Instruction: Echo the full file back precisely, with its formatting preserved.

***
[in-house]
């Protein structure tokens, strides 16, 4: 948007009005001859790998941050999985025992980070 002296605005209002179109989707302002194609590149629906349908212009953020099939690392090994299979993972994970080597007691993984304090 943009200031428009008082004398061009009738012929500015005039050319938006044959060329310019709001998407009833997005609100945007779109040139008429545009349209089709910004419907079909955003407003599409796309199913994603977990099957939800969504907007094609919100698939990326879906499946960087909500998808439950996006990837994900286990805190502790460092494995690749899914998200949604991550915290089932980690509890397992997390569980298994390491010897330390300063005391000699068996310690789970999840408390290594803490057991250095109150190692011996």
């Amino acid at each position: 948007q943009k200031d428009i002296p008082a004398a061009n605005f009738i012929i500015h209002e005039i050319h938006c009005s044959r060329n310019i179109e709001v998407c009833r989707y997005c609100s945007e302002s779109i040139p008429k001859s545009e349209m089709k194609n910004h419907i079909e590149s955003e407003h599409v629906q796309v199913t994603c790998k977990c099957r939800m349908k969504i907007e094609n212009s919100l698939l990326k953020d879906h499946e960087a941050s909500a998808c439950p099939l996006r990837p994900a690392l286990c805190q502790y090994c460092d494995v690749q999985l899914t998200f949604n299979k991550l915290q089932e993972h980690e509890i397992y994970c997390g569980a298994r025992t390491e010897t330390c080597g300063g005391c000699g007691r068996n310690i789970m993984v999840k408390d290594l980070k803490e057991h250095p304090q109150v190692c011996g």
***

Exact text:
[in-house]
């Protein structure tokens, strides 16, 4: 948007009005001859790998941050999985025992980070 002296605005209002179109989707302002194609590149629906349908212009953020099939690392090994299979993972994970080597007691993984304090 943009200031428009008082004398061009009738012929500015005039050319938006044959060329310019709001998407009833997005609100945007779109040139008429545009349209089709910004419907079909955003407003599409796309199913994603977990099957939800969504907007094609919100698939990326879906499946960087909500998808439950996006990837994900286990805190502790460092494995690749899914998200949604991550915290089932980690509890397992997390569980298994390491010897330390300063005391000699068996310690789970999840408390290594803490057991250095109150190692011996």
């Amino acid at each position: 948007q943009k200031d428009i002296p008082a004398a061009n605005f009738i012929i500015h209002e005039i050319h938006c009005s044959r060329n310019i179109e709001v998407c009833r989707y997005c609100s945007e302002s779109i040139p008429k001859s545009e349209m089709k194609n910004h419907i079909e590149s955003e407003h599409v629906q796309v199913t994603c790998k977990c099957r939800m349908k969504i907007e094609n212009s919100l698939l990326k953020d879906h499946e960087a941050s909500a998808c439950p099939l996006r990837p994900a690392l286990c805190q502790y090994c460092d494995v690749q999985l899914t998200f949604n299979k991550l915290q089932e993972h980690e509890i397992y994970c997390g569980a298994r025992t390491e010897t330390c080597g300063g005391c000699g007691r068996n310690i789970m993984v999840k408390d290594l980070k803490e057991h250095p304090q109150v190692c011996g």